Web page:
The Top 25 Red Cards Of All-Time: #10-6

Patrick has been burning the midnight oil to bring you the best of burn! See the next installment of his great series on Magic’s most passionate color!

The top 25 red cards of all-time most certainly involves a fair number of
burn spells, and today’s first card is not only one of the best burn spells
in the game’s history but one of its most historically significant.

#10: Fireblast

Fireblast marked the beginning of a new era.

You see, for the first couple years of Magic, the color red was largely a
support color, primarily contributing burn spells, artifact and land
destruction, and a variety of niche spells for special occasions. Once in a
while, you might see a Shivan Dragon or Kird Ape, but the color largely
bore little resemblance to the red we know today.

By late 1996, the first year of the Pro Tour, a new perspective on red was
formed, thanks to Jay Schneider’s Sligh deck. Here, cheap, mediocre red
creatures were coupled with burn for interaction to enable an aggressive
battlefield control deck with some midrange properties. Players would often
assume it was more aggressive than it really was, then be surprised when
the red deck took over the game with Orcish Artillery and Death Spark.

However, this brief golden age of red battlefield control decks was
short-lived. Barely a few months after Sligh took the world by storm, Visions was released, bringing with it Fireblast.

Fireblast was underestimated by many at first. After all, how much did you
really want to sacrifice your lands to cast it anyway?

The thing is, sacrificing your lands was no cost at all if it ended the
game. While there were a fair share of “Fireblast in response to Armageddon
or Balance” moments and sometimes you’d have to Fireblast the Sengir
Vampire brickwalling your team, the majority of Fireblasts were played as
part of a lethal volley.

debuted at Pro Tour Paris in early 1997, the Mirage block
Constructed Pro Tour best known for Mike Long defeating Mark Justice in the
finals with a Cadaverous Bloom/Squandered Resources/Prosperity combo deck.
While Long’s Bloom deck was, without question, the more influential of the
two, most players don’t realize it was Mike Long that actually designed
Justice’s second place “Voodoo” deck as well.

The Voodoo deck was a R/B aggro deck before R/B aggro was a thing, with a
healthy dose of burn for interaction that could be used to reduce the
clock, and access to eleven discard spells after sideboarding, in order to
combat Bloom-Drain decks.

Fireblast was particularly important in this deck for combating Bloom-Drain
decks, on account of its strength against Natural Balance.

Natural Balance was used by the Bloom-Drain decks to generate incredible
amounts of mana with Squandered Resources. The Bloom player would tap all
their lands, sacrifice them all, then Natural Balance, effectively making
ten more mana.

Fireblast threw a monkey wrench in things, big time. Playing a Fireblast in
response to a Natural Balance didn’t just offset the sacrifice two
Mountains cost, it actually netted two mana, since the lands from Natural
Balance entered the battlefield untapped.

While Bloom decks could generally tap people out with Power Sink, ensuring
it was safe to go off on the following turn, Fireblast meant Justice could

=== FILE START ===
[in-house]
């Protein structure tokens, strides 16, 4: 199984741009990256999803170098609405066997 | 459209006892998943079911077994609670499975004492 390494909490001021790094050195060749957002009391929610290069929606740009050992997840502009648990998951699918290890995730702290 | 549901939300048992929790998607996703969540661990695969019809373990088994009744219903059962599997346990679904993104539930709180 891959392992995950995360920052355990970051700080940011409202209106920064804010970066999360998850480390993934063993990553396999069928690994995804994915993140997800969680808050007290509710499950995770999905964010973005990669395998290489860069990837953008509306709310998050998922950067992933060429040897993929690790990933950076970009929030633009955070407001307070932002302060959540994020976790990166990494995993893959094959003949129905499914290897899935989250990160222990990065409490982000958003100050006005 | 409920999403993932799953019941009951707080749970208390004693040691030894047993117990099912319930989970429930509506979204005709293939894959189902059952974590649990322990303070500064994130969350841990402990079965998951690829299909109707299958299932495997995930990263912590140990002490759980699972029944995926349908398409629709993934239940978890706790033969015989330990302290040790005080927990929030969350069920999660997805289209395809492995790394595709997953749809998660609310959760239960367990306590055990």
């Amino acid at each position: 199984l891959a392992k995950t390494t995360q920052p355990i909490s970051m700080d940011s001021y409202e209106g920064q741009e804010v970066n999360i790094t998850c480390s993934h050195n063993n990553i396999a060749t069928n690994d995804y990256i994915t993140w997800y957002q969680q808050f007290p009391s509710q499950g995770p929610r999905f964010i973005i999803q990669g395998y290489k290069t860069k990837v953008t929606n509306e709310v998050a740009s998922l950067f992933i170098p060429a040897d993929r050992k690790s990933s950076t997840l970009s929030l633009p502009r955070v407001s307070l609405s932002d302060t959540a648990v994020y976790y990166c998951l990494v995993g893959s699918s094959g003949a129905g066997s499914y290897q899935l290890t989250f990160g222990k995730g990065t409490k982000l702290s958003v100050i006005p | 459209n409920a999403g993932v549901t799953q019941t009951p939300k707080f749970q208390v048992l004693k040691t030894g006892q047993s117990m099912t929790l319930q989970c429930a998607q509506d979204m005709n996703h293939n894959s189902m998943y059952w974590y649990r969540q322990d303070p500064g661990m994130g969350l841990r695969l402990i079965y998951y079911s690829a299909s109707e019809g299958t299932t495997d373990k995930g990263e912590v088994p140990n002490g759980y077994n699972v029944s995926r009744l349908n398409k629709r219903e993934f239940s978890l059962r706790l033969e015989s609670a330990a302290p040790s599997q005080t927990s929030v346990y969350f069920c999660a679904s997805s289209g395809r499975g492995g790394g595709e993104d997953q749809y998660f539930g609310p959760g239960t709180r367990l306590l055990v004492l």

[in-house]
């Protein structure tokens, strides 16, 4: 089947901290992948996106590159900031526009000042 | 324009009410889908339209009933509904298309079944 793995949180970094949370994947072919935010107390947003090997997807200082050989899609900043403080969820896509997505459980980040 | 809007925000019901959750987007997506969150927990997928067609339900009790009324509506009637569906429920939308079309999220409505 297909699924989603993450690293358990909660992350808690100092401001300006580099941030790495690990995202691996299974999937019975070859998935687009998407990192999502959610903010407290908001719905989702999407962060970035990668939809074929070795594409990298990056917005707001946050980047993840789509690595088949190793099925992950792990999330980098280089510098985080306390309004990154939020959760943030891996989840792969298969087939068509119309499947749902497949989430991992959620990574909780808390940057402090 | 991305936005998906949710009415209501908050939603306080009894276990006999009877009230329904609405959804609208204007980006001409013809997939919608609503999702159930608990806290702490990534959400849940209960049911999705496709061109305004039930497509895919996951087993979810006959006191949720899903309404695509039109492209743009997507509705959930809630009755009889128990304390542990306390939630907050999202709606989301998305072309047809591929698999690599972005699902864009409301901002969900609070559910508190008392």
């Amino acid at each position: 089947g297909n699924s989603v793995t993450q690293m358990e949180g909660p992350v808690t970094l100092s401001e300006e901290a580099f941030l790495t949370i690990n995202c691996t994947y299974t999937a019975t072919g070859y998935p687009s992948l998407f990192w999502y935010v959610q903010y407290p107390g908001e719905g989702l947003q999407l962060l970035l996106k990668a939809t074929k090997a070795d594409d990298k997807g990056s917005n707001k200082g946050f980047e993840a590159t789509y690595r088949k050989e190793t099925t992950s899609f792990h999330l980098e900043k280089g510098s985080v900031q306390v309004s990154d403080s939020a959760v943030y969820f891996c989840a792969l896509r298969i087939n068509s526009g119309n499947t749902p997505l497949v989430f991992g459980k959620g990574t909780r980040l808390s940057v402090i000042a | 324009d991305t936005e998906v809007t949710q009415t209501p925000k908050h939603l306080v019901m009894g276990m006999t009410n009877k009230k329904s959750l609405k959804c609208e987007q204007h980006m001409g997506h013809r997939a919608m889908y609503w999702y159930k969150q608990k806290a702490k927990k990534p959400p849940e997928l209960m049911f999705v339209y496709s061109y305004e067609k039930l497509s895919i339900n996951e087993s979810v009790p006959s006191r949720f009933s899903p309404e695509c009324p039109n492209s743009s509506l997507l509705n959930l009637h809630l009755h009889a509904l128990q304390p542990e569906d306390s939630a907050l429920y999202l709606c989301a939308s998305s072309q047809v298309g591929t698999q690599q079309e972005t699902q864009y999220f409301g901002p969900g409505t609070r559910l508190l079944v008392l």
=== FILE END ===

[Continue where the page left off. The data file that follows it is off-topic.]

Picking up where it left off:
drop down to three land, then go find two more land and actually follow up
with an Incinerate or possibly even Funeral Charm.

was the beginning of a new era of red decks, and not all were so
“interactive.” While Viashino Sandstalker and other aggressive red
creatures found a variety of homes, the one we typically remember first was
the first true Red Deck Wins, Deadguy Red.

This was the moment the red decks dropped the act. This was the birth of
what we now consider red aggro, fast red threats curving out and maximizing
damage, with burn to clear the way and eventually to provide the reach
necessary to finish the job.

#9: Chain Lightning

The Fireblast decks above and the Sligh decks just before were not the
first red decks, of course. In the first year of Magic, red aggro decks
existed; it’s just that archetypes weren’t particularly well-defined. Magic
theory had a long way to go, and besides, the cards available year one
spoke to a very different game than Visions-era Magic, let alone
the Magic of today.

The very first Magic World Championship was a 512-player single-elimination
showdown (best two out of three), held one year after the game’s debut. Zak
Dolan ended up taking the title with an
“Bant” Control deck
, featuring an extremely diverse array of interaction and denial. In
retrospect, his opponent in the finals piloted a list many of us would
likely have preferred:

Lestree’s deck was an early foundational piece of Magic technology, giving
birth to the first Zoo deck (so named for the Kird Apes and Savannah Lions
that would go on to replace Argothian Pixies). Cheap, aggressive creatures,
with Lightning Bolts and Chain Lightnings helping clear the way.

Chain Lightning may generally not be as good as Lightning Bolt,
but it’s still quite a bit better than we’d generally consider healthy. One
mana to deal three damage is very warping, and having access to eight
copies of this effect was a defining influence on early deckbuilding.

Nowadays, Chain Lightning has been largely relegated to fringe Legacy play,
but its efficiency is timeless and that play will likely continue for
generations to come. They reprinted Lightning Bolt after a long absence.
It’s not out of the question that we see Chain Lightning return someday.